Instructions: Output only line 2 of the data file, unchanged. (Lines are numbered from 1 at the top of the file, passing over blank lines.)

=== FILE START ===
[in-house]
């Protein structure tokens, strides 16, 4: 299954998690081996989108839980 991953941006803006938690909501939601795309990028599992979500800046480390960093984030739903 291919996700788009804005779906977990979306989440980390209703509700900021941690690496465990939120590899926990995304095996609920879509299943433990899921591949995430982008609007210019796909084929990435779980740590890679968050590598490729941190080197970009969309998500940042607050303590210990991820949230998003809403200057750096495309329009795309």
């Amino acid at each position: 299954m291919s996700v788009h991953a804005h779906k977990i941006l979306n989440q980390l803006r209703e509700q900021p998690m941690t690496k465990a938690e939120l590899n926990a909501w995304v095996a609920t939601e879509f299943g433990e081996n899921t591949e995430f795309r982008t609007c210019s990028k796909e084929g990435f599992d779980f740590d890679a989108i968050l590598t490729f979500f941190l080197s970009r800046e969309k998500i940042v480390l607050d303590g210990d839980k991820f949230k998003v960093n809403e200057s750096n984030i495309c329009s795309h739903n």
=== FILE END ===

């Protein structure tokens, strides 16, 4: 299954998690081996989108839980 991953941006803006938690909501939601795309990028599992979500800046480390960093984030739903 291919996700788009804005779906977990979306989440980390209703509700900021941690690496465990939120590899926990995304095996609920879509299943433990899921591949995430982008609007210019796909084929990435779980740590890679968050590598490729941190080197970009969309998500940042607050303590210990991820949230998003809403200057750096495309329009795309």